Please. If any architects, builders, council planners, or sign writers read this, make the signs bigger. Make them so I can read them at night. Make them so that if it is your relative that is critically ill, I can find them before it is too late.

I got a comment from an architect explaining that they get no say in the marking of the houses they design—so I’d like to apologize for including them in this rant. However, can I then take the opportunity to shout at architects who think that spiral staircases are a good idea? If you ever try to carry a patient down a spiral staircase you’ll find that it’s bloody hard work, if not impossible.

Rant Alert! Rant Alert!

The past couple of nights I’ve gone to calls that I’ve wanted to grab some parents and shake some common sense into them. Instead, I have to be polite, if only for the quiet life.

ApologiesJudgmental post ahoy!

“Madam,” I hear myself say, “the reason that your four children have asthma may well have something to do with the four packs of cigarettes I see sitting on the sofa. When you were at the antenatal classes, and they told you the effects of smoking on your children, did you think that they just liked to hear the sound of their own voices? Or, did you in an uncharacteristic spark of intelligence, think that they may just be the agents of some vast conspiracy financed by the companies who make nicotine patches?”

“You might also consider that the reason all your children have runny noses, is because smoking makes them less likely to fight off respiratory infections. You might not know this, but asthma kills people, and that includes children. You are condemning them to a shortened life of ill health and hospital visits, all so that you can feed your oral fixation.”

To other parents I might say…

“So, when you got an electric shock from the uninsulated wire poking from that hole in the wall, you didn’t think of…I don’t know…let’s say…protecting your children by having it fixed? Sure, it might cost you a bit of money, but at least your toddler wouldn’t now be in the hospital to make sure that being electrocuted by mains electricity didn’t do any permanent harm.”

“I like that toy,” I’d say to another mother of two, “I particularly like the little bite-sized bits of plastic that are strewn over the floor. Yes, I understand that your oldest child is a mite untidy…but when your 18-month-old is choking to death on a toy soldier, some might consider it too late to tidy up. I know it’s hard to teach 6-year-olds to clean up after themselves, especially one who seems to be happier peeling your wallpaper off the wall while you shout at him to ’stop fuckin’ doin’ that!’ Perhaps you might try a different approach? In answer to your question, no you can’t smoke in the back of the ambulance.”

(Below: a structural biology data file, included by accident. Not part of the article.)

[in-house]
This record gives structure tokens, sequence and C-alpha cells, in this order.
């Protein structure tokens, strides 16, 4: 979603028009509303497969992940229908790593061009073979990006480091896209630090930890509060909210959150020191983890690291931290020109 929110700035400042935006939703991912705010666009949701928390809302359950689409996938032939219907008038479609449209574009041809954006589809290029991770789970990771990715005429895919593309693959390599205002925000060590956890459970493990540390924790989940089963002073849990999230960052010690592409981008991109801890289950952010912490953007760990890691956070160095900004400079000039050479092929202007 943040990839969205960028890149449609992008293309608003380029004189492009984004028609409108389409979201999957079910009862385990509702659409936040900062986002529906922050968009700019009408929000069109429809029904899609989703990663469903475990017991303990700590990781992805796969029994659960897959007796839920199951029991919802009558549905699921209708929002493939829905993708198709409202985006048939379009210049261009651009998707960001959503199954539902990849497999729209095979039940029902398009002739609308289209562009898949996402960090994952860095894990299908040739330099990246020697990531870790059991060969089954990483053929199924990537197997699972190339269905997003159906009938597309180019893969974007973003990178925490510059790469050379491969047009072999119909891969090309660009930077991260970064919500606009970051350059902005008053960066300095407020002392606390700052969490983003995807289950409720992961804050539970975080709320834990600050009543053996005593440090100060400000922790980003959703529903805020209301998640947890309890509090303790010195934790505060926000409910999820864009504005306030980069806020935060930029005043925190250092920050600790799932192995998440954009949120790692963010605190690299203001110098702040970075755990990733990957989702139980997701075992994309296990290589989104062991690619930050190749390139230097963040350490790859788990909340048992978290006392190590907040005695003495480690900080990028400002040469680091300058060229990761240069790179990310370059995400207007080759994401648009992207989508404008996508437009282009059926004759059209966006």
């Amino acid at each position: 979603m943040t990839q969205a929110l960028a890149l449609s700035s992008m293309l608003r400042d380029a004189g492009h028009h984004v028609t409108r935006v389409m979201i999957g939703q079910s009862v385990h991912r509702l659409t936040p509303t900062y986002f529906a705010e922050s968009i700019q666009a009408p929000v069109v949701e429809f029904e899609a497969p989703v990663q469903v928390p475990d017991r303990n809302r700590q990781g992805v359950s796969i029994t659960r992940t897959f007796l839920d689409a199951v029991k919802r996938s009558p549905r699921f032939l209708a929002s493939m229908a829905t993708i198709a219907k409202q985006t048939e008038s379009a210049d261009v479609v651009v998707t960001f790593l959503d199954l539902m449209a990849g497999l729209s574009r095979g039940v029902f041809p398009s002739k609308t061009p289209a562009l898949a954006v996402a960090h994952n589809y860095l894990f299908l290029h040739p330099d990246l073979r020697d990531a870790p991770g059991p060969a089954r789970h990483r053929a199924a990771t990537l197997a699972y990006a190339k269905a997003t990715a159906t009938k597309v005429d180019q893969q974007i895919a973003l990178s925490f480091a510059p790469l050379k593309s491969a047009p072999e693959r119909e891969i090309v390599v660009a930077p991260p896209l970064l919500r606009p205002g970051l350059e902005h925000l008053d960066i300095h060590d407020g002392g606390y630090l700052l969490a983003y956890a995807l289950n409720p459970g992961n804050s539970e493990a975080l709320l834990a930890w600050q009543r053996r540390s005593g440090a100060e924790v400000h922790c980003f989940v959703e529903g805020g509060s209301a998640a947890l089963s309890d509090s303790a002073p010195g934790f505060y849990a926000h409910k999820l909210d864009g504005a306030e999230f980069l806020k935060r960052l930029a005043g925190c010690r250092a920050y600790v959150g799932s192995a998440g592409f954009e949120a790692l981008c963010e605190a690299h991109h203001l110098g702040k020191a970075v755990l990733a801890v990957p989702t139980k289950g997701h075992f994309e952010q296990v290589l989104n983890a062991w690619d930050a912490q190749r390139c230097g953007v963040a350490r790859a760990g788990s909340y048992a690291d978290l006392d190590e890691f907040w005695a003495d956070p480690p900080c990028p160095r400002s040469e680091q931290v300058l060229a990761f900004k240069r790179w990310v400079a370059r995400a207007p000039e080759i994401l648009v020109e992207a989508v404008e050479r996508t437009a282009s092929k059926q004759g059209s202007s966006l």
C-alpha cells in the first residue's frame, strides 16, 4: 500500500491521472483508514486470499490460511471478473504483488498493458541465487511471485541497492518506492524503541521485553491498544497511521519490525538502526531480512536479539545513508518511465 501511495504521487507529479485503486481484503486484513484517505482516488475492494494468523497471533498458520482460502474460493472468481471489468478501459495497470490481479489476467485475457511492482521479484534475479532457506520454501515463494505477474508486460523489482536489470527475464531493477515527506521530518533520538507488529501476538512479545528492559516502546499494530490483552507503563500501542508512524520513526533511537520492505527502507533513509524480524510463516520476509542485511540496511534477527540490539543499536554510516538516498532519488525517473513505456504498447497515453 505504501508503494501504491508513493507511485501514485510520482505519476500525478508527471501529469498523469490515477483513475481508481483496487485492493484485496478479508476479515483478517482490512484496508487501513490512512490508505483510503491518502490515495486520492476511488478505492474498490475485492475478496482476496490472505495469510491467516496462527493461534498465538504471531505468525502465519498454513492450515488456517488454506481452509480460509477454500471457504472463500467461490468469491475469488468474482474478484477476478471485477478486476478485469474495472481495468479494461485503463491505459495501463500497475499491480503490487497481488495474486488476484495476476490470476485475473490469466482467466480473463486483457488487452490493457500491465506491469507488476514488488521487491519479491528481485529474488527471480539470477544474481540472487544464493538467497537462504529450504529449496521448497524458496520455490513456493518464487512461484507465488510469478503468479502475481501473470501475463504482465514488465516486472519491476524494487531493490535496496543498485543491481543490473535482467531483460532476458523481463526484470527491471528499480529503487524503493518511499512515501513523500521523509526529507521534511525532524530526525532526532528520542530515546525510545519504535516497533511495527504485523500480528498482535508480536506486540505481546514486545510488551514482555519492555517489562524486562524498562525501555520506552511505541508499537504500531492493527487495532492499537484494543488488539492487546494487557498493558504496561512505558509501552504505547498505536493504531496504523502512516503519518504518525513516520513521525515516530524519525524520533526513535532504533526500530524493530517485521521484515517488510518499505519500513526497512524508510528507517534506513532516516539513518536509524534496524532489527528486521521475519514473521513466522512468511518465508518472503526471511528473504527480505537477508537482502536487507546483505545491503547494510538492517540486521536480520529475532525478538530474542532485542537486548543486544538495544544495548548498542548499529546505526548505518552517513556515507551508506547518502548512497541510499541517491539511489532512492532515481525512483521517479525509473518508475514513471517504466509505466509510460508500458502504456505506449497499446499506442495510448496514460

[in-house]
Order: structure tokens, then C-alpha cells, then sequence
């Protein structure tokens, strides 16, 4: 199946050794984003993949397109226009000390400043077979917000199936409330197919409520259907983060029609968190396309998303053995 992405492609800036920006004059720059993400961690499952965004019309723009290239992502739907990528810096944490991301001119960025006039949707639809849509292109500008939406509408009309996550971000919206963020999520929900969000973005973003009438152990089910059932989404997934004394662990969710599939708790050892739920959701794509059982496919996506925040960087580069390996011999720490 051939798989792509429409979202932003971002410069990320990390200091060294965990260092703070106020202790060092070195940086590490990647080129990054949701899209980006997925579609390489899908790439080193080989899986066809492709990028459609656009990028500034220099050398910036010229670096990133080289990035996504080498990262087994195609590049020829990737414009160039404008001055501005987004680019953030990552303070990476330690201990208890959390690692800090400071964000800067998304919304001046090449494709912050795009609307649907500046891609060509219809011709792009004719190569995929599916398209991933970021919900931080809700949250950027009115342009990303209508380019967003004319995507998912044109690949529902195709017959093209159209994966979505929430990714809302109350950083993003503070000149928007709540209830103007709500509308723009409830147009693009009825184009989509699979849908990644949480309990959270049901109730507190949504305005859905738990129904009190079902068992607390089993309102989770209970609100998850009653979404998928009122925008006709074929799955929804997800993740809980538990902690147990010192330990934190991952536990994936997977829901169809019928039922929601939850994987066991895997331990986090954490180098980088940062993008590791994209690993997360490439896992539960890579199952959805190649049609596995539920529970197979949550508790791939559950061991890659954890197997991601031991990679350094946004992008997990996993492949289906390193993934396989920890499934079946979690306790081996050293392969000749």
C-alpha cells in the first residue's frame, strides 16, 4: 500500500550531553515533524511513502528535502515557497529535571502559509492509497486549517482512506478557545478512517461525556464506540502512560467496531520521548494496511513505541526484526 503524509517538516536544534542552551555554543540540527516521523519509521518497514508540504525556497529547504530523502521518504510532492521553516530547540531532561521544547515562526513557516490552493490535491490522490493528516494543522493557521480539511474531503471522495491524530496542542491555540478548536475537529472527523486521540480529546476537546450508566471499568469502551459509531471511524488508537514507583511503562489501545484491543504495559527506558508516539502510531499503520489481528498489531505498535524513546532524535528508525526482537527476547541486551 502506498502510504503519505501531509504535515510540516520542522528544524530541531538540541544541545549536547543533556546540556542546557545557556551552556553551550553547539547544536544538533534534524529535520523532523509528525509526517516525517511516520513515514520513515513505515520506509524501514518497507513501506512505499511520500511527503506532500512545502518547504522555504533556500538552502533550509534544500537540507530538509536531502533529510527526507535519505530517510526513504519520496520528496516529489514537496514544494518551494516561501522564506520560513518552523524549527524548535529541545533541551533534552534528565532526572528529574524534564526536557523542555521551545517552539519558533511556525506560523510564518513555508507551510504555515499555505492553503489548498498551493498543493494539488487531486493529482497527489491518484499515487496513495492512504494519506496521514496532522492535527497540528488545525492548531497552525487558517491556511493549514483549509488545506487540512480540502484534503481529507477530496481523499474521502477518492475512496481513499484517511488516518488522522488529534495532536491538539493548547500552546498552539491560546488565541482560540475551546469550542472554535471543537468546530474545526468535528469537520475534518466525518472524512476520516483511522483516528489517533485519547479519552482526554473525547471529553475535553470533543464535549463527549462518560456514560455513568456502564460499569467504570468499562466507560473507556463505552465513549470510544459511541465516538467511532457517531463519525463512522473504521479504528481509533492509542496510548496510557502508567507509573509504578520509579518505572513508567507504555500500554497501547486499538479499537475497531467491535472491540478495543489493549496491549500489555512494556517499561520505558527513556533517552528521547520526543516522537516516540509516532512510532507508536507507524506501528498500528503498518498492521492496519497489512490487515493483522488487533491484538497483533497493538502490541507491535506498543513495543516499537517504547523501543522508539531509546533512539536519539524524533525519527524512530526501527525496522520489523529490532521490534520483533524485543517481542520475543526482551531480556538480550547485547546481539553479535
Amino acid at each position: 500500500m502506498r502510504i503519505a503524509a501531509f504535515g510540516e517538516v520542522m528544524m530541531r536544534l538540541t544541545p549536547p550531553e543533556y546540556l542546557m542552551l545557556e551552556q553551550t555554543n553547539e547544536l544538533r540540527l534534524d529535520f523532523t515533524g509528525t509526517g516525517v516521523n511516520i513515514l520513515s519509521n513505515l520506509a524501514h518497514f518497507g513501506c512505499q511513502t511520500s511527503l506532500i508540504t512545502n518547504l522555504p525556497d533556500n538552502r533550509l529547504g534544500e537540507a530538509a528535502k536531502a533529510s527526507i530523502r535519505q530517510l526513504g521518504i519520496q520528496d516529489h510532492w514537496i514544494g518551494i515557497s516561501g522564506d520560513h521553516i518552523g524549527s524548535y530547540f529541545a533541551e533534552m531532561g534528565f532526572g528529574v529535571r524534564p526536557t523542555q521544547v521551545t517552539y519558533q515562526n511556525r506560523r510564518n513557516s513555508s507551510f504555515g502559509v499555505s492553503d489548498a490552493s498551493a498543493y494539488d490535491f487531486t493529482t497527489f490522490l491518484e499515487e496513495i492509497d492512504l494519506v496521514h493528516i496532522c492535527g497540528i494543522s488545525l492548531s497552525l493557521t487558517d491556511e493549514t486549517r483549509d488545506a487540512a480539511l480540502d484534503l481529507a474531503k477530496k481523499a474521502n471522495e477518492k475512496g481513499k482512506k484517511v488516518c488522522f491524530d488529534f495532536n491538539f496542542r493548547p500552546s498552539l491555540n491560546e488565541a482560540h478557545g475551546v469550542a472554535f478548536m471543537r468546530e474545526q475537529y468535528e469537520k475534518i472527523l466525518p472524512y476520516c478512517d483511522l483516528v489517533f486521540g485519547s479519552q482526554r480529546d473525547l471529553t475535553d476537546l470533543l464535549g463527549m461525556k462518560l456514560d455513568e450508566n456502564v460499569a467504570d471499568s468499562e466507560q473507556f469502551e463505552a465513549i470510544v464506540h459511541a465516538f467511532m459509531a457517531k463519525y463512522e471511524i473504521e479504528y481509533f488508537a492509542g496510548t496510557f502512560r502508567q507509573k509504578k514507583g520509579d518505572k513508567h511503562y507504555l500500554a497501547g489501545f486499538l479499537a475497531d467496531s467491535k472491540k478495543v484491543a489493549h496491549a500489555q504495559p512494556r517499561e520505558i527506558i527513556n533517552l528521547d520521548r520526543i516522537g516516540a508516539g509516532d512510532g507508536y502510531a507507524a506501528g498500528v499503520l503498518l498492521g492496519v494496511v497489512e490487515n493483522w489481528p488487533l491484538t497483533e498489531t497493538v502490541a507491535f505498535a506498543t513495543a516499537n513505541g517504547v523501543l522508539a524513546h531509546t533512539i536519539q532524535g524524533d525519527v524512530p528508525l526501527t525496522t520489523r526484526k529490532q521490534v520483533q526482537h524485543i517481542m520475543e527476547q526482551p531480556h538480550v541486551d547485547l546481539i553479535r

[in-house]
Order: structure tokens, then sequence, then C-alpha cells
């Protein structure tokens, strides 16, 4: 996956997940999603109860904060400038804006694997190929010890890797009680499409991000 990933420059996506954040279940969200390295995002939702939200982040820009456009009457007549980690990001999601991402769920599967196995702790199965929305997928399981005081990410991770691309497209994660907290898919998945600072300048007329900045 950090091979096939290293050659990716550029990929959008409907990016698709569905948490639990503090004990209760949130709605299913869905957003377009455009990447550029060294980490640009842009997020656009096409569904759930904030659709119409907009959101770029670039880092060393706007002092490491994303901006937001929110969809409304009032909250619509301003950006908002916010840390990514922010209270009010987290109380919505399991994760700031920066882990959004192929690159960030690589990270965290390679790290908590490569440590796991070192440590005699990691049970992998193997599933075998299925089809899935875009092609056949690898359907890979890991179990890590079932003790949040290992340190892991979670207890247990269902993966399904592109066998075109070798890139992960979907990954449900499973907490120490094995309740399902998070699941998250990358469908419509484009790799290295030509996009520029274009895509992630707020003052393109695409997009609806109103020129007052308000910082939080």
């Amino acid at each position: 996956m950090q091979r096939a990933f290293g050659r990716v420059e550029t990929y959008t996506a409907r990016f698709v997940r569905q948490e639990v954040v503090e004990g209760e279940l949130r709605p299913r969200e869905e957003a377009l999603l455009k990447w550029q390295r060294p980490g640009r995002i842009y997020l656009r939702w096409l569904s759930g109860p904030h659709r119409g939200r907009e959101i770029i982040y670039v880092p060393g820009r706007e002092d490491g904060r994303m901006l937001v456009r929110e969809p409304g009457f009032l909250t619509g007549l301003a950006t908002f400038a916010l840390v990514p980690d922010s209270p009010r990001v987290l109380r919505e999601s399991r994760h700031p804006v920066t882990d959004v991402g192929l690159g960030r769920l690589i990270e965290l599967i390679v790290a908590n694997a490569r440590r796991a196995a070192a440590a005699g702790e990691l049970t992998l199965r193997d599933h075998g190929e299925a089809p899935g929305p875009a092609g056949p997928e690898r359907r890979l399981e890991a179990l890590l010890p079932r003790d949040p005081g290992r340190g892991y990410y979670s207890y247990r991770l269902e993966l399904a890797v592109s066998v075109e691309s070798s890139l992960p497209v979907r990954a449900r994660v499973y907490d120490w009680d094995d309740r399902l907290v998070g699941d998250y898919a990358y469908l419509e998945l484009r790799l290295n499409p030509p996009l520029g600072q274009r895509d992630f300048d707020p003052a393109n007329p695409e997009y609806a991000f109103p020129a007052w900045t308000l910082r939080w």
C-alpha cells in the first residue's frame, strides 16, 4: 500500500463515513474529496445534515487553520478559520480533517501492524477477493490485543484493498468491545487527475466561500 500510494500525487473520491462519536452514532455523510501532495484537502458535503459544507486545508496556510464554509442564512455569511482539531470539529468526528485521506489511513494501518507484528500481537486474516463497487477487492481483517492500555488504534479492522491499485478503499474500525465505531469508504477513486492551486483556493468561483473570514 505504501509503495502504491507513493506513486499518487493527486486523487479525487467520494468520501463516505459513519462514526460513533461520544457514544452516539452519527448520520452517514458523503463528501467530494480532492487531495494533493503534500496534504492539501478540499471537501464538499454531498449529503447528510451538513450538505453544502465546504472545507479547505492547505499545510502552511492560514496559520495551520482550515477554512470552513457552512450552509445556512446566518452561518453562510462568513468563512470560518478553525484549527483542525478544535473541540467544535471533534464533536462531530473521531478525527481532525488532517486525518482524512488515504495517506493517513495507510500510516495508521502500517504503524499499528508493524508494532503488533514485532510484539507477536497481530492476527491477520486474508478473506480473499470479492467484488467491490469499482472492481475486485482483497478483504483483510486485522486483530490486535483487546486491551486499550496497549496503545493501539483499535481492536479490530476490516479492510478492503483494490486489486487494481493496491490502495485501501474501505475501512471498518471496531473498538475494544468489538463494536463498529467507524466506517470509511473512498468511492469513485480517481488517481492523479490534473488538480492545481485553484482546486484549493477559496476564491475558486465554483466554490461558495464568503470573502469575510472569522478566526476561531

To one angry parent I might say…

“So your baby stopped breathing for 5 minutes…and I took over half an hour to come? Well, I’d like to show you the time you called, and how it took me only 2 minutes to get here, but I think the computer display in my car might confuse you. Besides, I’m not delivering your pizza, you don’t get your money back if I’m longer than 30 minutes. Still, back to the baby—she’s breathing alright now, perhaps I could interest you in employment in the ambulance service, as you seem to have a Christ-like ability to get children breathing again. Oh, sorry, baby is a ‘he’ not a ‘she’? Sorry, I was confused at the two hoop earrings, the three necklaces, and the rings—all at under 6 months. Why stop there? Maybe they would like their belly button pierced as well? Still I suppose Shayne is a manly name—funny way of spelling it though. Never mind, we’re off to the hospital now, don’t forget your fags.”